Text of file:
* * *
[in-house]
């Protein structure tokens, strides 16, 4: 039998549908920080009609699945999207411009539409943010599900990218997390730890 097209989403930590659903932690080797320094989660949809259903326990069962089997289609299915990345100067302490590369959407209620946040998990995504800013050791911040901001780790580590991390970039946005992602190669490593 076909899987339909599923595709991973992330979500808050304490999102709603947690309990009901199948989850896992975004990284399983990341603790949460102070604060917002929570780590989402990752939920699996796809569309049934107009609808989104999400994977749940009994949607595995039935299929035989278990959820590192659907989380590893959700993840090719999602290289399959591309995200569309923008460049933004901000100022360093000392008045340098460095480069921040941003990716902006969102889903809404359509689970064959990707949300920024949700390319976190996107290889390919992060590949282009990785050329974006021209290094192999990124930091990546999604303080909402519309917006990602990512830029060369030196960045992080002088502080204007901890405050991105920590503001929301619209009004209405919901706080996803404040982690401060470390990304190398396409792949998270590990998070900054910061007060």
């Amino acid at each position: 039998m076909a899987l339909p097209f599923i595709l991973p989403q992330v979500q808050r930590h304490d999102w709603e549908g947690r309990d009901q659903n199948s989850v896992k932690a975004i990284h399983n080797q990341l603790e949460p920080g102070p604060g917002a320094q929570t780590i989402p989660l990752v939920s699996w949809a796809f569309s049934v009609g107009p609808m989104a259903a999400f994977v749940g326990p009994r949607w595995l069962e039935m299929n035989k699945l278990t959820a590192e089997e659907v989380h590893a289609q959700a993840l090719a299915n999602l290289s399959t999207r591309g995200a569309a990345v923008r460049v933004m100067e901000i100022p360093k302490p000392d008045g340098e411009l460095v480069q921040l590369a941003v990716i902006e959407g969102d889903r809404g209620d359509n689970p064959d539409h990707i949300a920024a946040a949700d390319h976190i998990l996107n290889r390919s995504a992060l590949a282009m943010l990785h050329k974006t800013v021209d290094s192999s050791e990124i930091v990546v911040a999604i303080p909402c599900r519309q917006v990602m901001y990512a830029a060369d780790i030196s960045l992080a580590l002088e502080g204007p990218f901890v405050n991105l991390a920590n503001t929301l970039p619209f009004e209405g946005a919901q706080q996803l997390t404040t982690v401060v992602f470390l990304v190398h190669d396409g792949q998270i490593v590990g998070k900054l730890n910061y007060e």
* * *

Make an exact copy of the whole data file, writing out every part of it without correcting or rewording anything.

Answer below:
[in-house]
């Protein structure tokens, strides 16, 4: 039998549908920080009609699945999207411009539409943010599900990218997390730890 097209989403930590659903932690080797320094989660949809259903326990069962089997289609299915990345100067302490590369959407209620946040998990995504800013050791911040901001780790580590991390970039946005992602190669490593 076909899987339909599923595709991973992330979500808050304490999102709603947690309990009901199948989850896992975004990284399983990341603790949460102070604060917002929570780590989402990752939920699996796809569309049934107009609808989104999400994977749940009994949607595995039935299929035989278990959820590192659907989380590893959700993840090719999602290289399959591309995200569309923008460049933004901000100022360093000392008045340098460095480069921040941003990716902006969102889903809404359509689970064959990707949300920024949700390319976190996107290889390919992060590949282009990785050329974006021209290094192999990124930091990546999604303080909402519309917006990602990512830029060369030196960045992080002088502080204007901890405050991105920590503001929301619209009004209405919901706080996803404040982690401060470390990304190398396409792949998270590990998070900054910061007060």
């Amino acid at each position: 039998m076909a899987l339909p097209f599923i595709l991973p989403q992330v979500q808050r930590h304490d999102w709603e549908g947690r309990d009901q659903n199948s989850v896992k932690a975004i990284h399983n080797q990341l603790e949460p920080g102070p604060g917002a320094q929570t780590i989402p989660l990752v939920s699996w949809a796809f569309s049934v009609g107009p609808m989104a259903a999400f994977v749940g326990p009994r949607w595995l069962e039935m299929n035989k699945l278990t959820a590192e089997e659907v989380h590893a289609q959700a993840l090719a299915n999602l290289s399959t999207r591309g995200a569309a990345v923008r460049v933004m100067e901000i100022p360093k302490p000392d008045g340098e411009l460095v480069q921040l590369a941003v990716i902006e959407g969102d889903r809404g209620d359509n689970p064959d539409h990707i949300a920024a946040a949700d390319h976190i998990l996107n290889r390919s995504a992060l590949a282009m943010l990785h050329k974006t800013v021209d290094s192999s050791e990124i930091v990546v911040a999604i303080p909402c599900r519309q917006v990602m901001y990512a830029a060369d780790i030196s960045l992080a580590l002088e502080g204007p990218f901890v405050n991105l991390a920590n503001t929301l970039p619209f009004e209405g946005a919901q706080q996803l997390t404040t982690v401060v992602f470390l990304v190398h190669d396409g792949q998270i490593v590990g998070k900054l730890n910061y007060e």